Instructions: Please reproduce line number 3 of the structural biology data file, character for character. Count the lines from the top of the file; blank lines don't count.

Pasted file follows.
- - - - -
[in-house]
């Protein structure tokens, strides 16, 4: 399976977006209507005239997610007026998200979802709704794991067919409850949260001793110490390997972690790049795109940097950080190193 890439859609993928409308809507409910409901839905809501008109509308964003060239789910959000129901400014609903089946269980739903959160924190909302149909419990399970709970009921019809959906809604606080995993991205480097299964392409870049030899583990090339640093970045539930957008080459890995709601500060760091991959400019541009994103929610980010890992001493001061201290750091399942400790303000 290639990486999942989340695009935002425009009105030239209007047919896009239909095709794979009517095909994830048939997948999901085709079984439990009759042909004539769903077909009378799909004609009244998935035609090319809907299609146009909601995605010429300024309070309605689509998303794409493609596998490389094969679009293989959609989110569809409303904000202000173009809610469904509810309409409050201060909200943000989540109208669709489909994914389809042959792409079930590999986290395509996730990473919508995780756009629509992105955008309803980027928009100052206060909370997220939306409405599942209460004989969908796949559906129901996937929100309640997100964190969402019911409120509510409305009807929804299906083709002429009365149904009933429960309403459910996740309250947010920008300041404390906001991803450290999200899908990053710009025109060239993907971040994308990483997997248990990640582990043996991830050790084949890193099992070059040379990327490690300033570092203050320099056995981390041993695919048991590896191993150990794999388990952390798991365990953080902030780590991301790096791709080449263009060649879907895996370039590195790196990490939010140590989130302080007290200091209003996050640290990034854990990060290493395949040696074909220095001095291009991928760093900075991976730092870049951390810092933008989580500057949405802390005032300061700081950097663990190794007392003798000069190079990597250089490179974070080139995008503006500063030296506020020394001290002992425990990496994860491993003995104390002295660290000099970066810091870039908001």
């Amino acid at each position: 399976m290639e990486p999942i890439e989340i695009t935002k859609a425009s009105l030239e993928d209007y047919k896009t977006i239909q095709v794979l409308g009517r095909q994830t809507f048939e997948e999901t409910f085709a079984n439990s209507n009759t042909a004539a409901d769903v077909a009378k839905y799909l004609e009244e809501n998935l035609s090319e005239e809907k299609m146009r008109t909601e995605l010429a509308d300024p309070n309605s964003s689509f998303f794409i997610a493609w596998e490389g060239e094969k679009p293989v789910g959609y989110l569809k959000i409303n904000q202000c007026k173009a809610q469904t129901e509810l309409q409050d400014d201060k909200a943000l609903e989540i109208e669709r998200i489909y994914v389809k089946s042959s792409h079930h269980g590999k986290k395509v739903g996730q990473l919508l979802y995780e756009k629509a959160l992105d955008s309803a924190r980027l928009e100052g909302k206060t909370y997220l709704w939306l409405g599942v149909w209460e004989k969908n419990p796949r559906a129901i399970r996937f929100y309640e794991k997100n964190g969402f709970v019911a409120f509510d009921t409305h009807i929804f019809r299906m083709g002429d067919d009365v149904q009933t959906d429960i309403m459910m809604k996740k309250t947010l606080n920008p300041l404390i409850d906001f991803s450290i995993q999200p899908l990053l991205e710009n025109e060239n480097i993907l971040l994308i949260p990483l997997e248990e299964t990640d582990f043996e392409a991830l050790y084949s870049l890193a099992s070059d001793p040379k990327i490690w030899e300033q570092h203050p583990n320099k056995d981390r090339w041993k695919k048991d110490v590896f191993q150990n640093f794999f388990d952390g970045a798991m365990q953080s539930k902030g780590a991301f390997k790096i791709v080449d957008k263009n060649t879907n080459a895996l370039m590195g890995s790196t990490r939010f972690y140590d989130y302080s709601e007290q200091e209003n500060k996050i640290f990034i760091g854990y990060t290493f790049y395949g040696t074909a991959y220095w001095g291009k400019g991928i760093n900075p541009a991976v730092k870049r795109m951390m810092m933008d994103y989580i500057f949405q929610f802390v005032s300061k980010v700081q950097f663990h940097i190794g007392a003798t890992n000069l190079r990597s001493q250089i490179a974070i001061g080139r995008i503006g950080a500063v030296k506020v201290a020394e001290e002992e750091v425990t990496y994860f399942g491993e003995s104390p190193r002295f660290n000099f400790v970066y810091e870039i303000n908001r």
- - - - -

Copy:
């Amino acid at each position: 399976m290639e990486p999942i890439e989340i695009t935002k859609a425009s009105l030239e993928d209007y047919k896009t977006i239909q095709v794979l409308g009517r095909q994830t809507f048939e997948e999901t409910f085709a079984n439990s209507n009759t042909a004539a409901d769903v077909a009378k839905y799909l004609e009244e809501n998935l035609s090319e005239e809907k299609m146009r008109t909601e995605l010429a509308d300024p309070n309605s964003s689509f998303f794409i997610a493609w596998e490389g060239e094969k679009p293989v789910g959609y989110l569809k959000i409303n904000q202000c007026k173009a809610q469904t129901e509810l309409q409050d400014d201060k909200a943000l609903e989540i109208e669709r998200i489909y994914v389809k089946s042959s792409h079930h269980g590999k986290k395509v739903g996730q990473l919508l979802y995780e756009k629509a959160l992105d955008s309803a924190r980027l928009e100052g909302k206060t909370y997220l709704w939306l409405g599942v149909w209460e004989k969908n419990p796949r559906a129901i399970r996937f929100y309640e794991k997100n964190g969402f709970v019911a409120f509510d009921t409305h009807i929804f019809r299906m083709g002429d067919d009365v149904q009933t959906d429960i309403m459910m809604k996740k309250t947010l606080n920008p300041l404390i409850d906001f991803s450290i995993q999200p899908l990053l991205e710009n025109e060239n480097i993907l971040l994308i949260p990483l997997e248990e299964t990640d582990f043996e392409a991830l050790y084949s870049l890193a099992s070059d001793p040379k990327i490690w030899e300033q570092h203050p583990n320099k056995d981390r090339w041993k695919k048991d110490v590896f191993q150990n640093f794999f388990d952390g970045a798991m365990q953080s539930k902030g780590a991301f390997k790096i791709v080449d957008k263009n060649t879907n080459a895996l370039m590195g890995s790196t990490r939010f972690y140590d989130y302080s709601e007290q200091e209003n500060k996050i640290f990034i760091g854990y990060t290493f790049y395949g040696t074909a991959y220095w001095g291009k400019g991928i760093n900075p541009a991976v730092k870049r795109m951390m810092m933008d994103y989580i500057f949405q929610f802390v005032s300061k980010v700081q950097f663990h940097i190794g007392a003798t890992n000069l190079r990597s001493q250089i490179a974070i001061g080139r995008i503006g950080a500063v030296k506020v201290a020394e001290e002992e750091v425990t990496y994860f399942g491993e003995s104390p190193r002295f660290n000099f400790v970066y810091e870039i303000n908001r």